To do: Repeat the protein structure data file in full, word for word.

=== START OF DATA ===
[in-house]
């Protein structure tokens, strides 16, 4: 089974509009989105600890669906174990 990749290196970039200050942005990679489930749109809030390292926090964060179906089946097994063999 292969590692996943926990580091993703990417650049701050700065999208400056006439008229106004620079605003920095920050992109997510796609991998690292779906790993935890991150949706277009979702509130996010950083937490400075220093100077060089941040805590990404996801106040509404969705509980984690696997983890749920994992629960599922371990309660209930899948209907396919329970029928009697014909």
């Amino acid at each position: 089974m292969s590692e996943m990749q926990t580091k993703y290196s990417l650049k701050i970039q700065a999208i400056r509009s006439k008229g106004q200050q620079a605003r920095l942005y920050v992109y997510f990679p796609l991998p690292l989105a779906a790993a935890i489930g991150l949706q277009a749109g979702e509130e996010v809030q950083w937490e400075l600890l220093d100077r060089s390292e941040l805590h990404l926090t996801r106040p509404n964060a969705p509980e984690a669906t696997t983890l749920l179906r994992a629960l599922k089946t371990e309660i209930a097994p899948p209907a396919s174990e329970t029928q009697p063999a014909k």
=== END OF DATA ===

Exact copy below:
[in-house]
């Protein structure tokens, strides 16, 4: 089974509009989105600890669906174990 990749290196970039200050942005990679489930749109809030390292926090964060179906089946097994063999 292969590692996943926990580091993703990417650049701050700065999208400056006439008229106004620079605003920095920050992109997510796609991998690292779906790993935890991150949706277009979702509130996010950083937490400075220093100077060089941040805590990404996801106040509404969705509980984690696997983890749920994992629960599922371990309660209930899948209907396919329970029928009697014909």
């Amino acid at each position: 089974m292969s590692e996943m990749q926990t580091k993703y290196s990417l650049k701050i970039q700065a999208i400056r509009s006439k008229g106004q200050q620079a605003r920095l942005y920050v992109y997510f990679p796609l991998p690292l989105a779906a790993a935890i489930g991150l949706q277009a749109g979702e509130e996010v809030q950083w937490e400075l600890l220093d100077r060089s390292e941040l805590h990404l926090t996801r106040p509404n964060a969705p509980e984690a669906t696997t983890l749920l179906r994992a629960l599922k089946t371990e309660i209930a097994p899948p209907a396919s174990e329970t029928q009697p063999a014909k």